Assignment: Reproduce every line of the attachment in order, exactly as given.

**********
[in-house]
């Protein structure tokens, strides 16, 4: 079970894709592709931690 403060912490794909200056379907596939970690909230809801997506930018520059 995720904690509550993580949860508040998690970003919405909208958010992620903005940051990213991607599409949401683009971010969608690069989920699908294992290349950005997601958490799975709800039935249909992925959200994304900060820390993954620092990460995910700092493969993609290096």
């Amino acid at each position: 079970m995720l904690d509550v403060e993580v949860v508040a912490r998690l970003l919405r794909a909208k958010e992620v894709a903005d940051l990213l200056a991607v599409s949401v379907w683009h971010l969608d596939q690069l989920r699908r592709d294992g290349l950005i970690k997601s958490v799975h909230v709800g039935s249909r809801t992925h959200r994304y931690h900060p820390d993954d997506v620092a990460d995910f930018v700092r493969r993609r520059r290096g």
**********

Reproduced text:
[in-house]
């Protein structure tokens, strides 16, 4: 079970894709592709931690 403060912490794909200056379907596939970690909230809801997506930018520059 995720904690509550993580949860508040998690970003919405909208958010992620903005940051990213991607599409949401683009971010969608690069989920699908294992290349950005997601958490799975709800039935249909992925959200994304900060820390993954620092990460995910700092493969993609290096």
């Amino acid at each position: 079970m995720l904690d509550v403060e993580v949860v508040a912490r998690l970003l919405r794909a909208k958010e992620v894709a903005d940051l990213l200056a991607v599409s949401v379907w683009h971010l969608d596939q690069l989920r699908r592709d294992g290349l950005i970690k997601s958490v799975h909230v709800g039935s249909r809801t992925h959200r994304y931690h900060p820390d993954d997506v620092a990460d995910f930018v700092r493969r993609r520059r290096g």